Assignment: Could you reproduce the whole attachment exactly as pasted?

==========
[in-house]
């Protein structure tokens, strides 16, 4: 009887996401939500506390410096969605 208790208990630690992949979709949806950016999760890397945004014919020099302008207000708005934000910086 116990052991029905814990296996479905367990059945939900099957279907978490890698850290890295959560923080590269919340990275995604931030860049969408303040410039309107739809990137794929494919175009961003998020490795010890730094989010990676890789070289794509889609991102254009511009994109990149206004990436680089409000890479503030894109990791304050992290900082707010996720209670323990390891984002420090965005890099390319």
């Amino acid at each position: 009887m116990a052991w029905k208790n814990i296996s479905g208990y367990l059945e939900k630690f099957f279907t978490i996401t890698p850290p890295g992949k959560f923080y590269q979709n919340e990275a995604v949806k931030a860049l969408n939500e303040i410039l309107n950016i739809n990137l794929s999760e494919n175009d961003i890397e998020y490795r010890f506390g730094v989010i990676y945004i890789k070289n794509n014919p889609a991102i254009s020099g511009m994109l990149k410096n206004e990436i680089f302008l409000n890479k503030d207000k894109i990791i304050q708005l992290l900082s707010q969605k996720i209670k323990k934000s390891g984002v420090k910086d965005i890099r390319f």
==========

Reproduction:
[in-house]
């Protein structure tokens, strides 16, 4: 009887996401939500506390410096969605 208790208990630690992949979709949806950016999760890397945004014919020099302008207000708005934000910086 116990052991029905814990296996479905367990059945939900099957279907978490890698850290890295959560923080590269919340990275995604931030860049969408303040410039309107739809990137794929494919175009961003998020490795010890730094989010990676890789070289794509889609991102254009511009994109990149206004990436680089409000890479503030894109990791304050992290900082707010996720209670323990390891984002420090965005890099390319």
């Amino acid at each position: 009887m116990a052991w029905k208790n814990i296996s479905g208990y367990l059945e939900k630690f099957f279907t978490i996401t890698p850290p890295g992949k959560f923080y590269q979709n919340e990275a995604v949806k931030a860049l969408n939500e303040i410039l309107n950016i739809n990137l794929s999760e494919n175009d961003i890397e998020y490795r010890f506390g730094v989010i990676y945004i890789k070289n794509n014919p889609a991102i254009s020099g511009m994109l990149k410096n206004e990436i680089f302008l409000n890479k503030d207000k894109i990791i304050q708005l992290l900082s707010q969605k996720i209670k323990k934000s390891g984002v420090k910086d965005i890099r390319f």